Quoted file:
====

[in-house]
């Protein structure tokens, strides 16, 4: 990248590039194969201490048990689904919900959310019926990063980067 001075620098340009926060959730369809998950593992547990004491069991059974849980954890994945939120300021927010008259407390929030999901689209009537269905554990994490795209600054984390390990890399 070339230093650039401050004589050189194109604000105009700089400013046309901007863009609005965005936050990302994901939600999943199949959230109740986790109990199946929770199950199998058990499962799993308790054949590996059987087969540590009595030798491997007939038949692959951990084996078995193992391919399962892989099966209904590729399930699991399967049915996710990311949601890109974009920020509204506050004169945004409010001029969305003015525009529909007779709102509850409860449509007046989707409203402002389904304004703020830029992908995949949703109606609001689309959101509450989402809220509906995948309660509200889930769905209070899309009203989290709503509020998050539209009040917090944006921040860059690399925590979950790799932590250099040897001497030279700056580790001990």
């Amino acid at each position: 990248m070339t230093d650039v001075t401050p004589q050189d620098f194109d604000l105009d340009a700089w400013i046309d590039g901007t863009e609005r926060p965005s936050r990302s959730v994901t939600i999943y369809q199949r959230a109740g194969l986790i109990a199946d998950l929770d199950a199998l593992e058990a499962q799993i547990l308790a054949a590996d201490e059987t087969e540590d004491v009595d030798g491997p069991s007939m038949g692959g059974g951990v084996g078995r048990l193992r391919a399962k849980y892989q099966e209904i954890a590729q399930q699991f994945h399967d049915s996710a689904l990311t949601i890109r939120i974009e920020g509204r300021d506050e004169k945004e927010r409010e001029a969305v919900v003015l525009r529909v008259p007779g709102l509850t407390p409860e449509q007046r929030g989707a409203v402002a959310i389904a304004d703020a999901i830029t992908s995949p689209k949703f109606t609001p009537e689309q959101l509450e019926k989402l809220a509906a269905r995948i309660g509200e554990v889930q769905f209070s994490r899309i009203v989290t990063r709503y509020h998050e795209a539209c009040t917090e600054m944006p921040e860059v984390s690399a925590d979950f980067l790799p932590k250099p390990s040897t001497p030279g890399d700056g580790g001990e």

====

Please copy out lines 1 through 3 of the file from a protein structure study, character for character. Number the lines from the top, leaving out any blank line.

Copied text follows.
[in-house]
């Protein structure tokens, strides 16, 4: 990248590039194969201490048990689904919900959310019926990063980067 001075620098340009926060959730369809998950593992547990004491069991059974849980954890994945939120300021927010008259407390929030999901689209009537269905554990994490795209600054984390390990890399 070339230093650039401050004589050189194109604000105009700089400013046309901007863009609005965005936050990302994901939600999943199949959230109740986790109990199946929770199950199998058990499962799993308790054949590996059987087969540590009595030798491997007939038949692959951990084996078995193992391919399962892989099966209904590729399930699991399967049915996710990311949601890109974009920020509204506050004169945004409010001029969305003015525009529909007779709102509850409860449509007046989707409203402002389904304004703020830029992908995949949703109606609001689309959101509450989402809220509906995948309660509200889930769905209070899309009203989290709503509020998050539209009040917090944006921040860059690399925590979950790799932590250099040897001497030279700056580790001990």
């Amino acid at each position: 990248m070339t230093d650039v001075t401050p004589q050189d620098f194109d604000l105009d340009a700089w400013i046309d590039g901007t863009e609005r926060p965005s936050r990302s959730v994901t939600i999943y369809q199949r959230a109740g194969l986790i109990a199946d998950l929770d199950a199998l593992e058990a499962q799993i547990l308790a054949a590996d201490e059987t087969e540590d004491v009595d030798g491997p069991s007939m038949g692959g059974g951990v084996g078995r048990l193992r391919a399962k849980y892989q099966e209904i954890a590729q399930q699991f994945h399967d049915s996710a689904l990311t949601i890109r939120i974009e920020g509204r300021d506050e004169k945004e927010r409010e001029a969305v919900v003015l525009r529909v008259p007779g709102l509850t407390p409860e449509q007046r929030g989707a409203v402002a959310i389904a304004d703020a999901i830029t992908s995949p689209k949703f109606t609001p009537e689309q959101l509450e019926k989402l809220a509906a269905r995948i309660g509200e554990v889930q769905f209070s994490r899309i009203v989290t990063r709503y509020h998050e795209a539209c009040t917090e600054m944006p921040e860059v984390s690399a925590d979950f980067l790799p932590k250099p390990s040897t001497p030279g890399d700056g580790g001990e």